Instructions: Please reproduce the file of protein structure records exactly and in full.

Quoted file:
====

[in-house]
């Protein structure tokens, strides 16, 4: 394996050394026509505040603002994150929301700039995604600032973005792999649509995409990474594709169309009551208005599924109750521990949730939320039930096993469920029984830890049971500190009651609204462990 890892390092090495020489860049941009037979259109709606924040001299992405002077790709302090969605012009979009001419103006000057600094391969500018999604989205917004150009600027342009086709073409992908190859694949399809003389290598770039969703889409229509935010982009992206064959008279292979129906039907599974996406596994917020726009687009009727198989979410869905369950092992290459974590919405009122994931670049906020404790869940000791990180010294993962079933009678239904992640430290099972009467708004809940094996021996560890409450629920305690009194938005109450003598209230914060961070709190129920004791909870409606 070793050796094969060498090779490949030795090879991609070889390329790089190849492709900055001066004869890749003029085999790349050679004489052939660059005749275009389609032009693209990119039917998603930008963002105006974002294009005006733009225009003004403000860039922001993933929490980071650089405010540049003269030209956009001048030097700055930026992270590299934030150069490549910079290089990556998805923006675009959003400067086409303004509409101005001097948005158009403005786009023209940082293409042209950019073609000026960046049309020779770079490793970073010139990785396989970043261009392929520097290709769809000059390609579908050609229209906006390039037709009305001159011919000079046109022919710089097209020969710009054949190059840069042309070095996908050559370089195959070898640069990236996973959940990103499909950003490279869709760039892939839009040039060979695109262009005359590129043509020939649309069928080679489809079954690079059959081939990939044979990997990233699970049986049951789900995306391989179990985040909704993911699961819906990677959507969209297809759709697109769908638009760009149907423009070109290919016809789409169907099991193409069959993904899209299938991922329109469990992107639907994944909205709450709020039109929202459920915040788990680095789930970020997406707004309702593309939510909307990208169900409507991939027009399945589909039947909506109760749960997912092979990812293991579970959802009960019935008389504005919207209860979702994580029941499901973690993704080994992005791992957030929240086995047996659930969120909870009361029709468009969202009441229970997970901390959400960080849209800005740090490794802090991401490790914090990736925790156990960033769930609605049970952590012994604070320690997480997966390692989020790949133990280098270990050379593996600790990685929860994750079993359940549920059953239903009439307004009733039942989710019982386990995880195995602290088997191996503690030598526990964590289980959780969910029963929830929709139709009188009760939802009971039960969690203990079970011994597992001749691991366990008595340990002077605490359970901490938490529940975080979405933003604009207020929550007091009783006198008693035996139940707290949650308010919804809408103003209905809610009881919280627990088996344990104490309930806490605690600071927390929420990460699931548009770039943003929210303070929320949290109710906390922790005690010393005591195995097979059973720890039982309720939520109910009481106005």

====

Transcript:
[in-house]
């Protein structure tokens, strides 16, 4: 394996050394026509505040603002994150929301700039995604600032973005792999649509995409990474594709169309009551208005599924109750521990949730939320039930096993469920029984830890049971500190009651609204462990 890892390092090495020489860049941009037979259109709606924040001299992405002077790709302090969605012009979009001419103006000057600094391969500018999604989205917004150009600027342009086709073409992908190859694949399809003389290598770039969703889409229509935010982009992206064959008279292979129906039907599974996406596994917020726009687009009727198989979410869905369950092992290459974590919405009122994931670049906020404790869940000791990180010294993962079933009678239904992640430290099972009467708004809940094996021996560890409450629920305690009194938005109450003598209230914060961070709190129920004791909870409606 070793050796094969060498090779490949030795090879991609070889390329790089190849492709900055001066004869890749003029085999790349050679004489052939660059005749275009389609032009693209990119039917998603930008963002105006974002294009005006733009225009003004403000860039922001993933929490980071650089405010540049003269030209956009001048030097700055930026992270590299934030150069490549910079290089990556998805923006675009959003400067086409303004509409101005001097948005158009403005786009023209940082293409042209950019073609000026960046049309020779770079490793970073010139990785396989970043261009392929520097290709769809000059390609579908050609229209906006390039037709009305001159011919000079046109022919710089097209020969710009054949190059840069042309070095996908050559370089195959070898640069990236996973959940990103499909950003490279869709760039892939839009040039060979695109262009005359590129043509020939649309069928080679489809079954690079059959081939990939044979990997990233699970049986049951789900995306391989179990985040909704993911699961819906990677959507969209297809759709697109769908638009760009149907423009070109290919016809789409169907099991193409069959993904899209299938991922329109469990992107639907994944909205709450709020039109929202459920915040788990680095789930970020997406707004309702593309939510909307990208169900409507991939027009399945589909039947909506109760749960997912092979990812293991579970959802009960019935008389504005919207209860979702994580029941499901973690993704080994992005791992957030929240086995047996659930969120909870009361029709468009969202009441229970997970901390959400960080849209800005740090490794802090991401490790914090990736925790156990960033769930609605049970952590012994604070320690997480997966390692989020790949133990280098270990050379593996600790990685929860994750079993359940549920059953239903009439307004009733039942989710019982386990995880195995602290088997191996503690030598526990964590289980959780969910029963929830929709139709009188009760939802009971039960969690203990079970011994597992001749691991366990008595340990002077605490359970901490938490529940975080979405933003604009207020929550007091009783006198008693035996139940707290949650308010919804809408103003209905809610009881919280627990088996344990104490309930806490605690600071927390929420990460699931548009770039943003929210303070929320949290109710906390922790005690010393005591195995097979059973720890039982309720939520109910009481106005």